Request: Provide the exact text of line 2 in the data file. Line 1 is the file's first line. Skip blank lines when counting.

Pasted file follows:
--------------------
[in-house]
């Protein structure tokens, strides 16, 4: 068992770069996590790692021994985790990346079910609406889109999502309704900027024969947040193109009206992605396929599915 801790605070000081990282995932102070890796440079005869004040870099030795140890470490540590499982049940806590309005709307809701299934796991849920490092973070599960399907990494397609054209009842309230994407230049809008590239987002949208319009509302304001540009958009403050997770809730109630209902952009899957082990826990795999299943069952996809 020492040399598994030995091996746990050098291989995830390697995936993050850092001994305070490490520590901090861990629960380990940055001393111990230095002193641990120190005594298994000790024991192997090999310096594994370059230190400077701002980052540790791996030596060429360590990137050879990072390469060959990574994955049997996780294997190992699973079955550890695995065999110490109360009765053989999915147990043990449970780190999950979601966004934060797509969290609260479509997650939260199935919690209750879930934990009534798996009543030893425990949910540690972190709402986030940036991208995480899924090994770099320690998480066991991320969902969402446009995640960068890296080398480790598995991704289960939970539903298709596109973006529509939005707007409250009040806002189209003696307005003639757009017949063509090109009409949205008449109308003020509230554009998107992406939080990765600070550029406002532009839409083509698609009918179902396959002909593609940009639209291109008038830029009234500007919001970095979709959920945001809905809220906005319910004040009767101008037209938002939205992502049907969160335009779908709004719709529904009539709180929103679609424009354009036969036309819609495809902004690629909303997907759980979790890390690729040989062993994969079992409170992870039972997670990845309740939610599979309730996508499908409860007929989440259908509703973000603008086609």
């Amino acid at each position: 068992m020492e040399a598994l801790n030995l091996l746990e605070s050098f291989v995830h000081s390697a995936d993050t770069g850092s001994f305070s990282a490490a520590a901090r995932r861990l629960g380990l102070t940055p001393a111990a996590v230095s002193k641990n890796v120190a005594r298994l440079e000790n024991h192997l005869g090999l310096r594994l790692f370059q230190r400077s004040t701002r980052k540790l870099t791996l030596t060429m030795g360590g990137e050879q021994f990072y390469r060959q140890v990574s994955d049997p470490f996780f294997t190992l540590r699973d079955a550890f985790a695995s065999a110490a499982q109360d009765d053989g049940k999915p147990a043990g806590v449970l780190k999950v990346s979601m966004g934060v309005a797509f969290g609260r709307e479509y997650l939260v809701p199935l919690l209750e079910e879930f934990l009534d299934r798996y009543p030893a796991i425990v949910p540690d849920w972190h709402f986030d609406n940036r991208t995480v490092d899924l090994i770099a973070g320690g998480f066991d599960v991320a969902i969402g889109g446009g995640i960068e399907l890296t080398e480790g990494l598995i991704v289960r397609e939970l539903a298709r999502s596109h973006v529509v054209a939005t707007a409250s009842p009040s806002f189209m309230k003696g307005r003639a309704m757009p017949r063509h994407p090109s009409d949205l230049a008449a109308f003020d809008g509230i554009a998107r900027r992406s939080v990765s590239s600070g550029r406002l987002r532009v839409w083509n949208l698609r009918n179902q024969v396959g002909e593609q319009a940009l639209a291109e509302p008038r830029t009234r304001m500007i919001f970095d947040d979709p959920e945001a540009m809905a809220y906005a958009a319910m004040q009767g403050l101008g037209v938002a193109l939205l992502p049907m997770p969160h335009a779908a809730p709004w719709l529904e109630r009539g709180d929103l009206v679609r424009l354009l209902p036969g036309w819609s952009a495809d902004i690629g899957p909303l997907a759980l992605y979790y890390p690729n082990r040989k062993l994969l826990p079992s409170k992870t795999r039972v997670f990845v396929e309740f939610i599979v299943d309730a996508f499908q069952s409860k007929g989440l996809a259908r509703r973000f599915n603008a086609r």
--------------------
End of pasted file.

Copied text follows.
């Protein structure tokens, strides 16, 4: 068992770069996590790692021994985790990346079910609406889109999502309704900027024969947040193109009206992605396929599915 801790605070000081990282995932102070890796440079005869004040870099030795140890470490540590499982049940806590309005709307809701299934796991849920490092973070599960399907990494397609054209009842309230994407230049809008590239987002949208319009509302304001540009958009403050997770809730109630209902952009899957082990826990795999299943069952996809 020492040399598994030995091996746990050098291989995830390697995936993050850092001994305070490490520590901090861990629960380990940055001393111990230095002193641990120190005594298994000790024991192997090999310096594994370059230190400077701002980052540790791996030596060429360590990137050879990072390469060959990574994955049997996780294997190992699973079955550890695995065999110490109360009765053989999915147990043990449970780190999950979601966004934060797509969290609260479509997650939260199935919690209750879930934990009534798996009543030893425990949910540690972190709402986030940036991208995480899924090994770099320690998480066991991320969902969402446009995640960068890296080398480790598995991704289960939970539903298709596109973006529509939005707007409250009040806002189209003696307005003639757009017949063509090109009409949205008449109308003020509230554009998107992406939080990765600070550029406002532009839409083509698609009918179902396959002909593609940009639209291109008038830029009234500007919001970095979709959920945001809905809220906005319910004040009767101008037209938002939205992502049907969160335009779908709004719709529904009539709180929103679609424009354009036969036309819609495809902004690629909303997907759980979790890390690729040989062993994969079992409170992870039972997670990845309740939610599979309730996508499908409860007929989440259908509703973000603008086609």